For the week of June 16, 1999 thru June 23, 1999
Hemingway loses gem in Stone
Teacher looks back as she heads for new challenge
By HANS IBOLD
Sometimes one teacher can make all the difference to a student. Hemingway Elementary School teacher Betty Stone has been one of those teachers.
If Stone had her way, the nearly 800 children that have passed through her classrooms over the last 37 years were touched in a profound way.
A week ago on Friday afternoon, Stone packed a few boxes full of childrens books and closed her classroom door on a life of teaching.
"I am trying hard not to think about the end of the school term," Stone said. "I get so attached to my kids. If you get into the emotional side of it, then the end of every year becomes so painful.
"That might sound crass, but I put so much of myself into my kids. If I let myself think about them being gone, I would be a wreck."
The childrens books are for her infant granddaughter, Emily, with whom Stone expects to be spending a lot of time in coming years.
"Im going to be a full-time nanny," Stone said. "It will keep me valuable to somebody."
Cradling Emily on her first Saturday in retirement, Stone reflected on her career.
She said she has seen the focus of elementary education shift from rigid, standardized curricula to curricula that adapt to individual student needs.
"Now, were focusing on what children intuitively want and teaching to individual needs," Stone said. "Its harder, but its much more satisfying because you see the lights go on."
Seeing to it that those lights go on has been Stones personal mission.
She was one of the founders in the 1970s of Edgars Place in Elkhorn, the Wood River Valleys first day-care center.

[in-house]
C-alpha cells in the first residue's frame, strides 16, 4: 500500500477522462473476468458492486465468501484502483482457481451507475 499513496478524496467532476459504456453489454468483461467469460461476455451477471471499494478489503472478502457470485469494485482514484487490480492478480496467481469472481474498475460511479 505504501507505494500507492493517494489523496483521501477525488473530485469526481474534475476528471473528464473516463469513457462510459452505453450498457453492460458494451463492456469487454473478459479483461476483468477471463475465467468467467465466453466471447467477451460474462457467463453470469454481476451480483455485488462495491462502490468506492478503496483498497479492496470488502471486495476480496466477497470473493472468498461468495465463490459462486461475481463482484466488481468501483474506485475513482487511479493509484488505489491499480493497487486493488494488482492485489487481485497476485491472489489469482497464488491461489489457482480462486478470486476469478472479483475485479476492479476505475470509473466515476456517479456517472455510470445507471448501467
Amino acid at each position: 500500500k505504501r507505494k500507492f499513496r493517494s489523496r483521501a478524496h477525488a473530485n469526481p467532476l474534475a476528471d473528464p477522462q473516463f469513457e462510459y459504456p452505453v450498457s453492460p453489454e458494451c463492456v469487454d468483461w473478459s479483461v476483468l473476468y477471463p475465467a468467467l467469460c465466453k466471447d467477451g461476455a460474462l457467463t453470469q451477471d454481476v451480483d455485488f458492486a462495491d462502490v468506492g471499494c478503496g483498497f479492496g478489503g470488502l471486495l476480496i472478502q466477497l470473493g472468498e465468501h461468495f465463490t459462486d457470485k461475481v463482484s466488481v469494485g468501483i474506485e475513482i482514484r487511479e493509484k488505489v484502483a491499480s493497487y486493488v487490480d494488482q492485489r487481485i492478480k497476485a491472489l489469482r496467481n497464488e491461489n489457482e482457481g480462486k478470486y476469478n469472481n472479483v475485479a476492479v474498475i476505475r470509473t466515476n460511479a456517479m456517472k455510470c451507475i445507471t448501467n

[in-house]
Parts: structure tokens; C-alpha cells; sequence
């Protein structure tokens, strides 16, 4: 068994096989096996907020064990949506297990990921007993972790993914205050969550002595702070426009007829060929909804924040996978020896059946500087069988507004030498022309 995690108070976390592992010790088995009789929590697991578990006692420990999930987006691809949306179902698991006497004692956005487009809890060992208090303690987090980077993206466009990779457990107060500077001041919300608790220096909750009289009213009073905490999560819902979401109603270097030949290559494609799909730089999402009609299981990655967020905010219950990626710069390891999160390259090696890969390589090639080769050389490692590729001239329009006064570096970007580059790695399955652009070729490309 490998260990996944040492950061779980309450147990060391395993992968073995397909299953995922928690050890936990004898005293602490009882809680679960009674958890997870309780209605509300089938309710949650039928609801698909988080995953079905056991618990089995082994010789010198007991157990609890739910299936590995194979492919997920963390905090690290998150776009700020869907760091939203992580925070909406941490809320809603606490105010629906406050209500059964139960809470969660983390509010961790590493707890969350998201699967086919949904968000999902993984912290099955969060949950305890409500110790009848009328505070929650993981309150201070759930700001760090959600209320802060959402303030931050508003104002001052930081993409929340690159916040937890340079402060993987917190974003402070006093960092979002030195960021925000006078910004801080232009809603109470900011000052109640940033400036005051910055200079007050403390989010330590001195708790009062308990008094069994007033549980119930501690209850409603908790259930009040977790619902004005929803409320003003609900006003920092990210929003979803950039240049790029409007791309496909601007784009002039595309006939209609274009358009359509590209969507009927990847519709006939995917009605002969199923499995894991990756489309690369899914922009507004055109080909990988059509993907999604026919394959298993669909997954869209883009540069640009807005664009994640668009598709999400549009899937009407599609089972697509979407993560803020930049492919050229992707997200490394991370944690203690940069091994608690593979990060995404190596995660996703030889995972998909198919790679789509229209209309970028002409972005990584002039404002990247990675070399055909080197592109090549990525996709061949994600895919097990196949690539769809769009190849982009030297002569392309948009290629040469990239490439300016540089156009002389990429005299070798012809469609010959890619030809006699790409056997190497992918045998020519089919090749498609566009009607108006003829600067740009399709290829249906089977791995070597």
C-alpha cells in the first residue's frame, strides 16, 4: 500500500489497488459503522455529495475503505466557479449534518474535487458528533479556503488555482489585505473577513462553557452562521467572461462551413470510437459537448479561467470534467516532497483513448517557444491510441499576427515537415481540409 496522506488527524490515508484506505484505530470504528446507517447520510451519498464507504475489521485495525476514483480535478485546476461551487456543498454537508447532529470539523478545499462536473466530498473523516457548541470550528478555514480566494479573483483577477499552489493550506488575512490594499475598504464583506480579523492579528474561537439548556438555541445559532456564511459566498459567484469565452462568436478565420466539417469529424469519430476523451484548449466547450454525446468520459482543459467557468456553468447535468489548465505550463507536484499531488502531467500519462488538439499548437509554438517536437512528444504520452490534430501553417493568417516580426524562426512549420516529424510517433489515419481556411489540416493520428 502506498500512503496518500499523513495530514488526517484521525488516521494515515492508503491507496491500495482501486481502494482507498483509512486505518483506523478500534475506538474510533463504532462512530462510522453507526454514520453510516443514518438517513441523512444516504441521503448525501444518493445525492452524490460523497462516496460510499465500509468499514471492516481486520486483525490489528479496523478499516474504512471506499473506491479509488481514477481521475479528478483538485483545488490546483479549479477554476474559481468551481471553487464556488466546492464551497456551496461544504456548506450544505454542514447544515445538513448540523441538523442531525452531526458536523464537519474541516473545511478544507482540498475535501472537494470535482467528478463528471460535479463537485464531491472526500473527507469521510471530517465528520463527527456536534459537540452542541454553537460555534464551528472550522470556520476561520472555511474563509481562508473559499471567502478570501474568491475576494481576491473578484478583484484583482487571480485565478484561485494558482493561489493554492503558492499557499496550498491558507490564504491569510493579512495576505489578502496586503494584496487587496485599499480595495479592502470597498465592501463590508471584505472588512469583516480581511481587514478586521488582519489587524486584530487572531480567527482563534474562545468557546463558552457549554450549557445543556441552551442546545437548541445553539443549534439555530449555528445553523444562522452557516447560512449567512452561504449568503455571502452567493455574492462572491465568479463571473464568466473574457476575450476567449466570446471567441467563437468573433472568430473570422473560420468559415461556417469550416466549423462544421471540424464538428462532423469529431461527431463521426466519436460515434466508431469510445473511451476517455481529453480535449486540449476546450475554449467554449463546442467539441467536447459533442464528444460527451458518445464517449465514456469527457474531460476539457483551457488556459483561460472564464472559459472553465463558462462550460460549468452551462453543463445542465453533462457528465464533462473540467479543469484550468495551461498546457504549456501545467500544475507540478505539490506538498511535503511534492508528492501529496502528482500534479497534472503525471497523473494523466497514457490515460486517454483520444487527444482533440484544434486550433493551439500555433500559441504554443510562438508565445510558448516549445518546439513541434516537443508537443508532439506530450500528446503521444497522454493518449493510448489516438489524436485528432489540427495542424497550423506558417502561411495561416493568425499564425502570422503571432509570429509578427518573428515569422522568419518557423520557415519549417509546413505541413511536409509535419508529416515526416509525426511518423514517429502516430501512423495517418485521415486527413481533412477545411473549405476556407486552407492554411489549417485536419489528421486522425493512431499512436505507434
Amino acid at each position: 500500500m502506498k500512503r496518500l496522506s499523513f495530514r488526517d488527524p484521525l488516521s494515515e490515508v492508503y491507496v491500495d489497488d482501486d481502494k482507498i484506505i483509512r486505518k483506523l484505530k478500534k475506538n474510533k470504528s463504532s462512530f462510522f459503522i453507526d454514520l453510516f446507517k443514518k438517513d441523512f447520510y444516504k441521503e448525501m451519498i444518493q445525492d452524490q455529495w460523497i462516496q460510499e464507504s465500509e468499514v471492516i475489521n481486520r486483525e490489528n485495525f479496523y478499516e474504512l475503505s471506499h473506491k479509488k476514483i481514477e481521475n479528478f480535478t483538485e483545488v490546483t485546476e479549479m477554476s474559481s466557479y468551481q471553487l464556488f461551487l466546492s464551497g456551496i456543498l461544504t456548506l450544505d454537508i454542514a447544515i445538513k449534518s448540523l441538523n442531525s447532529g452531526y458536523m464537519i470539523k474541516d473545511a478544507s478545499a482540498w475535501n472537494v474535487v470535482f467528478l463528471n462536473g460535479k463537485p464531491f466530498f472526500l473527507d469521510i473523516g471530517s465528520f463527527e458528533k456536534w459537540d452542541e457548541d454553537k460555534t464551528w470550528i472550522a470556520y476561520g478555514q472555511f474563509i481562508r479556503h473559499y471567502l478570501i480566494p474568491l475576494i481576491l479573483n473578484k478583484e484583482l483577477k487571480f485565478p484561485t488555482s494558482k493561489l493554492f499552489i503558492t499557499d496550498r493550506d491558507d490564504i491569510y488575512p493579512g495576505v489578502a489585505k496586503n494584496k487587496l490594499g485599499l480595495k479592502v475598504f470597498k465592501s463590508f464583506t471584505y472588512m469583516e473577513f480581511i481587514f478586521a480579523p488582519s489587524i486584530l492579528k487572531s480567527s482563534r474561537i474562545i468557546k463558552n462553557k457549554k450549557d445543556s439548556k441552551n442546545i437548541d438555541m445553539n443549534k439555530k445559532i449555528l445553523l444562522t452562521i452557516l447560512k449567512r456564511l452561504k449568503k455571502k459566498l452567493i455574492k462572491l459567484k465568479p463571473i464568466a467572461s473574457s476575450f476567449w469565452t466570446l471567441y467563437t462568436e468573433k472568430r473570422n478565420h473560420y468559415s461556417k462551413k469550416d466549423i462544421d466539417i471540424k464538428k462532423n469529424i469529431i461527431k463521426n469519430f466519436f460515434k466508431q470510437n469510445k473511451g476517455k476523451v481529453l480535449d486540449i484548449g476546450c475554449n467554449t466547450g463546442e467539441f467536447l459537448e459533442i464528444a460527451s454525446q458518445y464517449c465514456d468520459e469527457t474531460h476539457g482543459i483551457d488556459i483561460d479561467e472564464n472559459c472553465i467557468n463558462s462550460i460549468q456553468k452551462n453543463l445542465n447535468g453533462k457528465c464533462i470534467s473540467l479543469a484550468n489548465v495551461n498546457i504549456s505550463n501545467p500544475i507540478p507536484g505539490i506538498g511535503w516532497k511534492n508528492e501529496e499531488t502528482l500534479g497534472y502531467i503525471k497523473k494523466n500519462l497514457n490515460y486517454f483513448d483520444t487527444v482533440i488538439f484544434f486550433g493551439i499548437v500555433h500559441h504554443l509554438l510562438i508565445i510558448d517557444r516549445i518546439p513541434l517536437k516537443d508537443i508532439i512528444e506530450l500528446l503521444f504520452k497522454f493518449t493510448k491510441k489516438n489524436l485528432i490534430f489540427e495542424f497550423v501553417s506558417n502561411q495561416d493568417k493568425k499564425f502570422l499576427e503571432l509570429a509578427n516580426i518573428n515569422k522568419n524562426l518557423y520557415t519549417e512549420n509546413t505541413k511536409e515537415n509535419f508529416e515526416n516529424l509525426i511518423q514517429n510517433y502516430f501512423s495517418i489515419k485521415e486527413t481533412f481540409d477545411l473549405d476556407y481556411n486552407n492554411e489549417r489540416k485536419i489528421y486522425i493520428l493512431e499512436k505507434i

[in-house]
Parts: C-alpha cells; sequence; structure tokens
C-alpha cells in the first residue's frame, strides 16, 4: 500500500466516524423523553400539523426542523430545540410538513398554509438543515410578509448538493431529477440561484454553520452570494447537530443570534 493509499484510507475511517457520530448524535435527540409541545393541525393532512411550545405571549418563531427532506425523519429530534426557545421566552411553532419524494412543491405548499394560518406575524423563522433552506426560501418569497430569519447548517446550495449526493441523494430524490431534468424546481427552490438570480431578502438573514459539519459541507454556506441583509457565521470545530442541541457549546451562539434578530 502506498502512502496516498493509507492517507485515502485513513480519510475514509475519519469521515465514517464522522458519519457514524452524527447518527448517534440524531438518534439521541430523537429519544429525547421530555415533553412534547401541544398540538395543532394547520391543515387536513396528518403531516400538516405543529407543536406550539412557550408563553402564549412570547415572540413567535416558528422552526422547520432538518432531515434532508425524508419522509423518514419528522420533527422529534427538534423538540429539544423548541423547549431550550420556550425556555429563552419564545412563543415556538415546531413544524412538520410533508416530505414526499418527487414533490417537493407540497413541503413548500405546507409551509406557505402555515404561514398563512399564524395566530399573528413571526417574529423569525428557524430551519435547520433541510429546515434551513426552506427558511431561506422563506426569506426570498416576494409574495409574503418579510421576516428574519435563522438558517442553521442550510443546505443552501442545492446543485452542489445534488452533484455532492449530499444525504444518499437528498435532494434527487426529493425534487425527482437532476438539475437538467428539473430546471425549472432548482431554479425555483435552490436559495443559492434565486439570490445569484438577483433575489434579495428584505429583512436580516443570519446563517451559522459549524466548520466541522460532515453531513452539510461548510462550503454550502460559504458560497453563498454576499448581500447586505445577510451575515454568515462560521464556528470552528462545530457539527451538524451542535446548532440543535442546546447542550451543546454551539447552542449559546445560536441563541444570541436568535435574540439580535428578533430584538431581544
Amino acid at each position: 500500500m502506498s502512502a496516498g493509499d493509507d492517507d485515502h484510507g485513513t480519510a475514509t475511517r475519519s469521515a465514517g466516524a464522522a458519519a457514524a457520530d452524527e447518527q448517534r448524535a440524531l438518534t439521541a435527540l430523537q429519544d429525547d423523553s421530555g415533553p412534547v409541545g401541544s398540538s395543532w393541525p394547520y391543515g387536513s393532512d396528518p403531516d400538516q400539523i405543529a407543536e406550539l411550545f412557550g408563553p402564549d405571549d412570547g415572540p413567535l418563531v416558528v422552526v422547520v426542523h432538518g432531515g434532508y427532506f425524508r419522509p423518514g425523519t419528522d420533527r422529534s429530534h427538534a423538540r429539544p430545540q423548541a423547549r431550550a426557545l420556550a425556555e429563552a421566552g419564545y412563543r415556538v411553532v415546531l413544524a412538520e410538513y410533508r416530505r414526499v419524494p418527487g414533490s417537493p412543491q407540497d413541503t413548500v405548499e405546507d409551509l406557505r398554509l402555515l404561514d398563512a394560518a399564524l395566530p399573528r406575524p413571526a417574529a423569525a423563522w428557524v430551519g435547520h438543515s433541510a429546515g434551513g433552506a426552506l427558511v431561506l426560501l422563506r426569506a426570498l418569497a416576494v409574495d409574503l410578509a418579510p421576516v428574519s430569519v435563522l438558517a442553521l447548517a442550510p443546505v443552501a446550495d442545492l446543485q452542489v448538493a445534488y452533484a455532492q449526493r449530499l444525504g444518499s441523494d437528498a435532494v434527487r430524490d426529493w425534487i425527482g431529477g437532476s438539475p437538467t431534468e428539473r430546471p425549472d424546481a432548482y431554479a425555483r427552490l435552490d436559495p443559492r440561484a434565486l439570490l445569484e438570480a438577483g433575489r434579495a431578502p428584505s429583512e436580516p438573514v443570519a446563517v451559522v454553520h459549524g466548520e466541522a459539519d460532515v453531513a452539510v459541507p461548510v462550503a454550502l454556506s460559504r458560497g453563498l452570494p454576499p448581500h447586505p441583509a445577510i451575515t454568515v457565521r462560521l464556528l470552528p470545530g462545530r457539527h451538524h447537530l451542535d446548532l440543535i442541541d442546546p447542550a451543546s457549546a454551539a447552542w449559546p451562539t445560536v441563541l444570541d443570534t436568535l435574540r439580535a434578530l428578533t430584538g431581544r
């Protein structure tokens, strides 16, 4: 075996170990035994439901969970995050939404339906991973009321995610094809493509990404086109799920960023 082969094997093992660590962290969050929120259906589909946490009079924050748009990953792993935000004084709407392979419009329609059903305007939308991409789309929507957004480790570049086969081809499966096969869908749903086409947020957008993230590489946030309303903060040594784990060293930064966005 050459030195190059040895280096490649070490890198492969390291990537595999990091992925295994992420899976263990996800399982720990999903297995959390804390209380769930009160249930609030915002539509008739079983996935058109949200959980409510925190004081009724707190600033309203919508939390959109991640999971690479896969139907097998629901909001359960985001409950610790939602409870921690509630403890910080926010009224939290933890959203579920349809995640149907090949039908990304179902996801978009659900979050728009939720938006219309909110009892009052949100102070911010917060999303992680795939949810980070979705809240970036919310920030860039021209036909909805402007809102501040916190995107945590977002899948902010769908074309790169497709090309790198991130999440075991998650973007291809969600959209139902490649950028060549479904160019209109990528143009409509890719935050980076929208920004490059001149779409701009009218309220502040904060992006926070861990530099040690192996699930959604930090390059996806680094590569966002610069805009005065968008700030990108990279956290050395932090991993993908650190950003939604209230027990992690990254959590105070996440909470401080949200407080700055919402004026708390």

After that, she introduced the first preschool to the valley called the Betty School.
Since then, she has taught pre-school through high-school-aged children, as well as continuing education for adults.
First graders and kindergartners, whom she has been teaching for the past 17 years at Hemingway, have received most of her attention.
"They are the hardest two grades to teach," Stone said. "There are so many developmental changes."
To this age group, Stone played up what she calls the three Lslearning to love, learning to listen and learning to make a mistake.
"The first day of school I always ask who is willing to take a risk in this classroom," Stone said. "If theyll take a risk, make a mistake and learn from it, then Ive got them."
Children at this age are too often taught to be perfect, which is a fallacy, Stone said.
Teaching also has been disturbing, she said, because teachers have taken on overwhelming parenting responsibilities.
"I wish I could convince parents to think about their kids way before they have them, and to stay away from the drugs," Stone said.
Stone said she encounters children whose development has been hindered because parents have used drugs.
These "drug-induced brain disorders" create "such a profound and sad situation," Stone said.
"Its not fair to kids," Stone said.
But overall, parent support at Hemingway has been impressive.
"I dont think theres a school in Idaho that has as much parent involvement as we do, and thats good. Thats a joy," she said. "It keeps teachers on their toes and it keeps parents in the loop."
A Hemingway colleague recently asked Stone to come up with the top ten reasons to retire.
She could rattle off two without hesitation.
"No more pantyhose," she hollered. "And getting up at 5 a.m."
When pressed for the other eight reasons, Stone was stumped.
It will, evidently, never be time for Stone to stop touching lives.
"Ill never give up working with kids," Stone said. "Turning on the light is the glory of my life."
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